After manual powder application, parts cure in a 30-ft catalytic gas infrared convection oven featuring 18, 72,000-Btu emitters. "It's a very quick cure," Hilbert says. In a normal convection oven, you have to bring the entire part to temperature and then start the curing process. We basically cure from the outside in, so we get a complete cure in about 8–10 min on some pretty thick products."
Like other aspects of the line, the oven is a modular design that can be easily expanded to handle increasing part volumes. It's also very energy efficient, according to Hilbert. "We had our natural gas supplier in here to check it out, and gas consumption is about one-half or less of a normal convection oven," he says.
Although most architectural pieces will be fabricated from 6000-series aluminum alloys, OGI still processes tons of galvanized steel gratings, according to Hilbert. "The galvanizing is done outside—we have no desire to be a plating shop," he says. "But a lot of customers are looking for what they call a duplex finish, which is paint or powder over galvanized, so we still deal with a lot of galvanized substrates.
"The problem with galvanized steel is handling zinc metal that will contaminate our waste water," he continues. To eliminate zinc metal contamination and related wastewater treatment problems, OGI chose to implement a closed-loop cleaning and pretreatment system supplied by Evco Industrial (Chagrin Falls, OH).
Designed for paint and powder operations, the skid-mounted ChemCapture closed-loop cleaning and pretreatment system consists of a tank that holds the chemical wash/phosphate solution, a high-pressure washer system, a solution return system and an evaporator.
At OGI, the cleaning/pretreatment tank holds an iron phosphate chemistry that contains a surfactant to aid cleaning, but the high-temperature, 300-gal plastic pretreatment tank can accommodate a range of chemistries and process temperatures and provides control of chemistry temperature and composition from the tank. This system is said to be superior to downstream chemistry injection, which is common with most wash reclaim systems. The heated tank also prevents growth of bacteria and algae.
OGI controls pretreatment chemistry with titrations twice per shift. "We've already got our chemical consumption and additions figured out pretty well," Hilbert says. "If you're consistent in your testing and addition schedule, you can pretty much smooth out any peaks and valleys. That's what we try to do."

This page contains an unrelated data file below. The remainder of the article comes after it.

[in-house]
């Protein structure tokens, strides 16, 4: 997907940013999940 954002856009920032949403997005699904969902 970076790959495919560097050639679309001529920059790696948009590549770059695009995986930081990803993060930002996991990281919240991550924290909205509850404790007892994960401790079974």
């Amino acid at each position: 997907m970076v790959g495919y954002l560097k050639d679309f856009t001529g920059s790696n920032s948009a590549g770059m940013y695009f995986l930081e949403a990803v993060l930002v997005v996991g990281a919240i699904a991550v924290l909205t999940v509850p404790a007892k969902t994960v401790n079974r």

Integrated directly into the system and powered by the main control panel, the system's high-pressure washer is rated at pressure to 2,400 psi, flows to 4.5 gpm and temperatures to 190ºF. Operators can easily regulate pressure during operation, and simple disconnect nozzles offer various spray patterns and pressures. The operator switches between iron phosphate and RO rinse by flipping a switch.
Solution is recirculated though the system at 45 gpm by a Type 316 stainless steel pump outfitted with a custom control system that automatically turns on/off when the wand trigger is off and the washer is in bypass mode for a short period of time. This is said to eliminate wear and tear on the pump and motor and preventing solution from heating in the bypass line when the wand is shut off.
The recirculation loop passes through a heavy-duty, 36-inch stainless steel filter vessel containing a polypropylene bag filter housing with 200-µm nylon bag to filter large particles before returning solution. Solution travels through a heat exchanger, circulates back to the tank and is injected along the bottom to control the amount of contaminants in suspension.
The system uses only ambient-temperature RO water for rinsing, the idea being that properly cleaned parts require only minimal amounts of rinse water. Contaminated rinse water is removed from the system by automatic evaporation in a high-temperature plastic tank.
The same heat exchanger used to heat recycled cleaning solution is used for evaporation. This allows fresh rinse water to be continuously brought into the system. Atmospheric evaporation does not require heating the solution to boiling and therefore uses less energy than conventional evaporators.
The design also eliminates heat plates in the system where chemistry can collect or fuse on the heat exchanger. Instead, contaminated rinse water is circulated through the same low-temperature heat exchanger as used to heat the wash tank and sprayed out in a mist that cascades over the evaporation media. Air is blown through the mist at 2,000 cfm and "cools" the solution, which causes evaporation at a rate of approximately 25 gal/hr.
The ChemCapture system was designed primarily for batch-type operation, so continuous operation at OGI is a bit of a departure from the "standard" system application. Despite this, Hilbert says the closed-loop system has worked well and is definitely in keeping with his "keep it simple" philosophy.